“It’s good to hear the Prime Minister acknowledge what a huge job it is to reduce poverty and provide the housing infrastructure families need,” says Janfrie Wakim, CPAG Co-Convenor.
“We trust that this means the Government will ramp up its efforts to reverse three decades of neglect, by adopting many of the urgent recommendations made by the Welfare Expert Advisory Group.”
We agree that the Government’s goals for child poverty reduction are ambitious, but CPAG is very concerned about the delays in providing meaningful change to the 174,000 children living in households where income falls below the lowest, 40% after housing costs (AHC) poverty measure.
“While household income for some families will be lifted over the 50% line through the Government’s Families Package, the children living in the hardest of situations just fall further behind,” says Associate Professor Susan St John, CPAG’s Economics Advisor.
“The lift in threshold for maximum Working for Families tax credits will have greatly helped families earning close to or above the new threshold of $42,700, but families on very low incomes are not so lucky,” says St John.
“Families whose primary income is from a main benefit are still denied $72.50 per week of Working for Families for their children. Other low-income families may also miss out because they fail the strict hours of paid work test. This $72.50 per week extra could make all the difference to their children.
“As rent prices increase, and other costs of living surge, these families are at risk of falling further and further behind and amassing more debt just to survive. Core benefits have become out of touch with real living costs. Indexing benefits to wages in the future maybe a good policy in itself, but does nothing to restore adequacy.”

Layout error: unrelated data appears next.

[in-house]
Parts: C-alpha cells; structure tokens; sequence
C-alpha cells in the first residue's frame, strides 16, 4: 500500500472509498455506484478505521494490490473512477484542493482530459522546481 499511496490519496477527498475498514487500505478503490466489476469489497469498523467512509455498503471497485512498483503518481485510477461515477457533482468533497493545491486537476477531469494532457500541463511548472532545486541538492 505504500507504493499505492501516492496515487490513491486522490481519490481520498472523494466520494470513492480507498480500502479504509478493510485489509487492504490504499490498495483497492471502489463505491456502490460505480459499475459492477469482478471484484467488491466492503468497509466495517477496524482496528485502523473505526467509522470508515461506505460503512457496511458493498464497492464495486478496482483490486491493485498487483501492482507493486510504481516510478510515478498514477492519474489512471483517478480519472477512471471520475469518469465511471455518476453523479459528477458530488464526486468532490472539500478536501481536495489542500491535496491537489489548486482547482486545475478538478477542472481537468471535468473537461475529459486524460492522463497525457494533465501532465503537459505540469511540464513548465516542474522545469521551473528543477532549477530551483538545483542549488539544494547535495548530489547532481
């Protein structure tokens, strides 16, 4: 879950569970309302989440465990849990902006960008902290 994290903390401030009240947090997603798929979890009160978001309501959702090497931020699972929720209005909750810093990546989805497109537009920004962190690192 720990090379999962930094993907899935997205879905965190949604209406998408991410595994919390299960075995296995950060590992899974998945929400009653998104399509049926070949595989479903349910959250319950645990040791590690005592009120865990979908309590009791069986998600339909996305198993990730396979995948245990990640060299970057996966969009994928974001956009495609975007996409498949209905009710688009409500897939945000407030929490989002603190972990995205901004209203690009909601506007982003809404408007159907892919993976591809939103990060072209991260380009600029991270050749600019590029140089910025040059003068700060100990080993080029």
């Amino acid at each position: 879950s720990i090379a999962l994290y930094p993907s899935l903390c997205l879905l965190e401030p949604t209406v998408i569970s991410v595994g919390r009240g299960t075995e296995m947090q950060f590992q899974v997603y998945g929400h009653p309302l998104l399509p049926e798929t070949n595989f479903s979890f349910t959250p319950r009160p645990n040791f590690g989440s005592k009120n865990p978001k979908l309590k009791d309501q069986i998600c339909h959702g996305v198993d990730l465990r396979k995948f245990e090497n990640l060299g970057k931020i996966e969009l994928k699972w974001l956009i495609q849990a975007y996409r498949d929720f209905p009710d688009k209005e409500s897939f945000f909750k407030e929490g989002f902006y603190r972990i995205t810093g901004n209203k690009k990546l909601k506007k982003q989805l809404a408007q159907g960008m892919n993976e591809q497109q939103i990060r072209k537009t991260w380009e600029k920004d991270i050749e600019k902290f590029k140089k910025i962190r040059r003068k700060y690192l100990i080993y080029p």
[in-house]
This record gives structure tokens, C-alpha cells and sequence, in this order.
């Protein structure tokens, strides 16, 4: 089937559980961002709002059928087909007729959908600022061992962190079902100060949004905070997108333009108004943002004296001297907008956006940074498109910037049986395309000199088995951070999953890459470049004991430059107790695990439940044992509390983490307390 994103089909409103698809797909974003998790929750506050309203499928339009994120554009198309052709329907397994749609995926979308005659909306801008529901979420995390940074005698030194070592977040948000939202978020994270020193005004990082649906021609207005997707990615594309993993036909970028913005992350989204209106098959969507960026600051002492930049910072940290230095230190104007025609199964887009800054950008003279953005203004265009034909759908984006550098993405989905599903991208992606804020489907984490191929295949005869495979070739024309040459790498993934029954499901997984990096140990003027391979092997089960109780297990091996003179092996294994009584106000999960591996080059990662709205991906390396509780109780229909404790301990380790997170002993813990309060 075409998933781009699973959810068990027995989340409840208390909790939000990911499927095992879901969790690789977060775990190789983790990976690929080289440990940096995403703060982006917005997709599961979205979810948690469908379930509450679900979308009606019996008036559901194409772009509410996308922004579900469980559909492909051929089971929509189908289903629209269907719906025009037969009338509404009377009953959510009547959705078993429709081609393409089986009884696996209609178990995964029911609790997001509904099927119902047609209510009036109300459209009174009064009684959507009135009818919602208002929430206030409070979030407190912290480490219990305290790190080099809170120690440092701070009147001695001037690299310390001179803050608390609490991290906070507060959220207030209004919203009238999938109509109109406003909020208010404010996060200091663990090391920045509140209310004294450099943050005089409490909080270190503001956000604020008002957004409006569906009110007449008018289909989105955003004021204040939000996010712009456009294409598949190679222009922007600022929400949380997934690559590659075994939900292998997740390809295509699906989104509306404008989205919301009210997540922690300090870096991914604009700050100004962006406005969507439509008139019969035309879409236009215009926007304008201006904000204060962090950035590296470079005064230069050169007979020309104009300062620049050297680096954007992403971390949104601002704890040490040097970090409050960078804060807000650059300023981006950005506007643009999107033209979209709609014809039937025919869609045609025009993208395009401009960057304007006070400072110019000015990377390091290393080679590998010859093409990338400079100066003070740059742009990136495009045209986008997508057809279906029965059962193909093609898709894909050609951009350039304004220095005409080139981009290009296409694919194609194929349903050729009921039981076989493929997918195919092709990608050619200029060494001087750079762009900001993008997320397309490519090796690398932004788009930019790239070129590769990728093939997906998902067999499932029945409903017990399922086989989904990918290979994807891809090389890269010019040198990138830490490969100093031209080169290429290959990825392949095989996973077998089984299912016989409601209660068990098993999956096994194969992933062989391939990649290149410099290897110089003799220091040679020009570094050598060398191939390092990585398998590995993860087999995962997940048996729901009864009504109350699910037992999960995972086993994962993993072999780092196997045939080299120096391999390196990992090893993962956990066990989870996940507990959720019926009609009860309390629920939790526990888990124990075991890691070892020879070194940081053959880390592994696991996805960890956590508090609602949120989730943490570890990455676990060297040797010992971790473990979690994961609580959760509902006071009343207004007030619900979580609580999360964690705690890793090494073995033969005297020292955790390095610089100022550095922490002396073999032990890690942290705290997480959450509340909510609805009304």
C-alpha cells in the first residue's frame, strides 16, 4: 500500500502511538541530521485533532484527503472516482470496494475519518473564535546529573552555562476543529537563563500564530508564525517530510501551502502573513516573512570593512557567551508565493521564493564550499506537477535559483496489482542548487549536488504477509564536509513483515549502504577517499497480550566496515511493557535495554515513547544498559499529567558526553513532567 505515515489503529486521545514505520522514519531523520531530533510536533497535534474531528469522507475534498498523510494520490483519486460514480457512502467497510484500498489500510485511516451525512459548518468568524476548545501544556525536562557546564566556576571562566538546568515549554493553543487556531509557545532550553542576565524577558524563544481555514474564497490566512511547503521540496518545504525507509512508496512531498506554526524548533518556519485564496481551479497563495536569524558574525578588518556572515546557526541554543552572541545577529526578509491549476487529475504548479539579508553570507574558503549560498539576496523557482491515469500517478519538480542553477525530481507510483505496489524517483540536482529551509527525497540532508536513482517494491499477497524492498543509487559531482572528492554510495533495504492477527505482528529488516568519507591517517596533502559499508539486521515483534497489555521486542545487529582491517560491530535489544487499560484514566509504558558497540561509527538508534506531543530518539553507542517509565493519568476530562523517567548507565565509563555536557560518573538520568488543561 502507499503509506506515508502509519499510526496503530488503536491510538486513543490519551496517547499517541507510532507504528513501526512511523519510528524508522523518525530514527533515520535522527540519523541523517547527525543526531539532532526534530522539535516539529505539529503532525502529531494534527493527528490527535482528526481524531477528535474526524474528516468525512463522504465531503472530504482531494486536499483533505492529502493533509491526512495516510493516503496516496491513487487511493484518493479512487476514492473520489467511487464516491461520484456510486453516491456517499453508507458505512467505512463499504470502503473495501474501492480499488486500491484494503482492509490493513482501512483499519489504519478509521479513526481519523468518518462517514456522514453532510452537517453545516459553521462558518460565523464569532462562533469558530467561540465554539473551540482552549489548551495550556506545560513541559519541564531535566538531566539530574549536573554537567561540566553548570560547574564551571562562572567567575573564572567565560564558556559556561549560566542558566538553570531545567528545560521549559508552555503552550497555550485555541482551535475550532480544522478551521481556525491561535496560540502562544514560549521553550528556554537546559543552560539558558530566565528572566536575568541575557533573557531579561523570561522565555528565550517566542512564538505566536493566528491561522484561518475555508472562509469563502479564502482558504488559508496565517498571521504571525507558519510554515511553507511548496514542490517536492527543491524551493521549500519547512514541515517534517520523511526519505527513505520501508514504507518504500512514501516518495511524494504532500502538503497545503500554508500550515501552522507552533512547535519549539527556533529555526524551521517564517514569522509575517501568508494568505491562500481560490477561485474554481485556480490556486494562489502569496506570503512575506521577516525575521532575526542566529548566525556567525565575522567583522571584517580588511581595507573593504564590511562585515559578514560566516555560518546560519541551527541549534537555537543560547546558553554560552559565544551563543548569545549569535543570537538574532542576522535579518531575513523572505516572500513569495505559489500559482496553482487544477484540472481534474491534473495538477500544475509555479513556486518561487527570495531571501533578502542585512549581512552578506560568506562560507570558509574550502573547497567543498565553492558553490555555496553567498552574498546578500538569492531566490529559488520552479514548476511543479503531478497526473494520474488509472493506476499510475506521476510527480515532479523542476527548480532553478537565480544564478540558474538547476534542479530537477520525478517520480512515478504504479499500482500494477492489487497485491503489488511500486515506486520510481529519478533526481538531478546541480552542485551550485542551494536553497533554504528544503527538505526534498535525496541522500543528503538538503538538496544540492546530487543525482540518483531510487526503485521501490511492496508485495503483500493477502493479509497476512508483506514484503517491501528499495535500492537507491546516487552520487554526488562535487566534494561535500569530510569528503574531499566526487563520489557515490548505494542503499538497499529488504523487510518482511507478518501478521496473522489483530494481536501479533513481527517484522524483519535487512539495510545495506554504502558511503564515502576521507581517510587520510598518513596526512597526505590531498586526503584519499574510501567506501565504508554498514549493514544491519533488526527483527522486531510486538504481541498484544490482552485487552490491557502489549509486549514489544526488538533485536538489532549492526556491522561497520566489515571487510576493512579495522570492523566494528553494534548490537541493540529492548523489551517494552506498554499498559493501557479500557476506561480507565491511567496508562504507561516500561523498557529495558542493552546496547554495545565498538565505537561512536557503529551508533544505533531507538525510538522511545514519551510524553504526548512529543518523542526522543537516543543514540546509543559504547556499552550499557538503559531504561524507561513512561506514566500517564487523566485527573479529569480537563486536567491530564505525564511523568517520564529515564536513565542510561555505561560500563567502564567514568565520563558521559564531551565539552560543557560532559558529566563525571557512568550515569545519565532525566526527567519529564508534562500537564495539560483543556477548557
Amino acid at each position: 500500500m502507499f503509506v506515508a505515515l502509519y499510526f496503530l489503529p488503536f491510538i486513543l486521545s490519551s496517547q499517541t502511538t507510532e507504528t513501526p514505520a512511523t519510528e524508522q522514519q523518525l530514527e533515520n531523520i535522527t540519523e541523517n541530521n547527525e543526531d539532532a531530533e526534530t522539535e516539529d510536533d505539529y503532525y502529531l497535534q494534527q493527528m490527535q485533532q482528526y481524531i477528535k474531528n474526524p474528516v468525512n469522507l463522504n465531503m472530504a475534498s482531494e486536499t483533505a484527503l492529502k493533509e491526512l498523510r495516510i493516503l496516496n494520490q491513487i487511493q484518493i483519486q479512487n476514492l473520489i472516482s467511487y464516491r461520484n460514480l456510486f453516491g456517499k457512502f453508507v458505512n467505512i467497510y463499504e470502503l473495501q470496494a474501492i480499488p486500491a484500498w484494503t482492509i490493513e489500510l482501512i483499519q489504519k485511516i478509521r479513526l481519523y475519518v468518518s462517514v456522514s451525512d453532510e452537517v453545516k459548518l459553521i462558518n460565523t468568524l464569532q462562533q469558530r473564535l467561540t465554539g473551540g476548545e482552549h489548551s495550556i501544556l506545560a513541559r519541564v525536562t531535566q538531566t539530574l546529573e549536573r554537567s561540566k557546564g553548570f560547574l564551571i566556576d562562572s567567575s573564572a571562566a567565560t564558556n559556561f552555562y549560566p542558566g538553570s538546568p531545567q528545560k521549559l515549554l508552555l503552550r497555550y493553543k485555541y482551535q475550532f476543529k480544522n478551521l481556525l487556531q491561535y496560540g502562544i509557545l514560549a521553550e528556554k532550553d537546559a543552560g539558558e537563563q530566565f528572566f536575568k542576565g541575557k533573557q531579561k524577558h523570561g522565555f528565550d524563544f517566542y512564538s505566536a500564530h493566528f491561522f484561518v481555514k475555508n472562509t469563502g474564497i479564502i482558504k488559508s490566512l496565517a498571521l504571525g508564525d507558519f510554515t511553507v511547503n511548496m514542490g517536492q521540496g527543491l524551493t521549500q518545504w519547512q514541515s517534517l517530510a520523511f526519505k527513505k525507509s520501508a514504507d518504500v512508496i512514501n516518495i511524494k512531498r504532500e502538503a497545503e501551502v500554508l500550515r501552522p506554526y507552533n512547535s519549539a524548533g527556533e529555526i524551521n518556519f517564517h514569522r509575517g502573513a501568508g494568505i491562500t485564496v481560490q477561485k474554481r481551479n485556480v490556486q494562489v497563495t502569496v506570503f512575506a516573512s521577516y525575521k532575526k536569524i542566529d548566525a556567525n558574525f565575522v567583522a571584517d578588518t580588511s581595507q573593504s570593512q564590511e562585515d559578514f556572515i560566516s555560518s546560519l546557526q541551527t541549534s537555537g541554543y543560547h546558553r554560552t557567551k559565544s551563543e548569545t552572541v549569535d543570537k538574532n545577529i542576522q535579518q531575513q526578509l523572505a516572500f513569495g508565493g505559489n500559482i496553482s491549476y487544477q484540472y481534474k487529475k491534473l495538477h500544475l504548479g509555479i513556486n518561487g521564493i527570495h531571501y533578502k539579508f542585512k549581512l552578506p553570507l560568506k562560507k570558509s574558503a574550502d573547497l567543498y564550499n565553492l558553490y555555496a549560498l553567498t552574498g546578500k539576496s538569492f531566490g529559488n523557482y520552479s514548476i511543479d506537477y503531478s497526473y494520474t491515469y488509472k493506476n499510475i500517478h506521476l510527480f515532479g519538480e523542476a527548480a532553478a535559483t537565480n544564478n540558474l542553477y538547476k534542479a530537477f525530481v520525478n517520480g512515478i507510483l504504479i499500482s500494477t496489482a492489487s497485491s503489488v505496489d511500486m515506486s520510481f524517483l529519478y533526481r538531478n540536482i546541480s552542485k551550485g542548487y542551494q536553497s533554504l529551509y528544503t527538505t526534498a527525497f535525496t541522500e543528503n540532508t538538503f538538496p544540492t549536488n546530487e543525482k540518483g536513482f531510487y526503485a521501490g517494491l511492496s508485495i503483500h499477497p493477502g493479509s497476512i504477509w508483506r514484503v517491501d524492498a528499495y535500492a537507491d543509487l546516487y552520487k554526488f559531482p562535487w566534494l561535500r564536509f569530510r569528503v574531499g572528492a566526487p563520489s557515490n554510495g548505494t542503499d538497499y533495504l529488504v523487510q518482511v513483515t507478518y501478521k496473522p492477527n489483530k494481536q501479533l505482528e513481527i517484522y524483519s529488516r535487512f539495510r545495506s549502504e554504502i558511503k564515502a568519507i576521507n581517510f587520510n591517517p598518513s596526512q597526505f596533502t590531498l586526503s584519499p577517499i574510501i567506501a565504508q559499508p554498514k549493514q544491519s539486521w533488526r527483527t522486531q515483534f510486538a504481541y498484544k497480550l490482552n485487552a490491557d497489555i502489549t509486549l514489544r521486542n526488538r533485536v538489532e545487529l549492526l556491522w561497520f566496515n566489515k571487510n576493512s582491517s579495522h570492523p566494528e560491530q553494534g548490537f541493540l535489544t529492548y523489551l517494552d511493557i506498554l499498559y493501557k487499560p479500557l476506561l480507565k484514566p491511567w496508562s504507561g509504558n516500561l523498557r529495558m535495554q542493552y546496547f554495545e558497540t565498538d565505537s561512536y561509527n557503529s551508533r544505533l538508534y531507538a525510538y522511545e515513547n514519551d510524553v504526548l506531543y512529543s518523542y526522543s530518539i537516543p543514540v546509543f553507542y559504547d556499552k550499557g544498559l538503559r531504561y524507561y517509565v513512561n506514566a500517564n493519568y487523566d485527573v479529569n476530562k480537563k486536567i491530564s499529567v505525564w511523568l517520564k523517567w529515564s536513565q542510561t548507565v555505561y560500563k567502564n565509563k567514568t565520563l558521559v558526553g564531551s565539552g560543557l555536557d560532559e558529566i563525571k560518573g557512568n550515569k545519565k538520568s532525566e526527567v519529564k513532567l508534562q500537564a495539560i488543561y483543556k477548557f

The Prime Minister has indicated that child well-being is a foremost priority for her Government, but the transformational change that is needed to achieve it for New Zealand’s worst-off children is yet to be seen.
CPAG says to address urgent need, all low-income families must be given immediate access to the full Working for Families tax credits. Work-based criteria are discriminatory and harmful to children.
This would cost one-tenth of the cost of all the WEAG recommendations and should be seen as the critical first step to provide families the emergency support they desperately need.
The next step should be to increase all benefits substantially.
“CPAG would love the opportunity to discuss these policies with the Prime Minister prior to the release of the very important Cabinet Paper on welfare reforms to be released soon,” says Wakim.
CPAG has joined with ActionStation Aotearoa calling on the Government to urgently implement the WEAG recommendations. View and sign the petition here, supporting welfare reforms that will assure well-being for all children and whānau.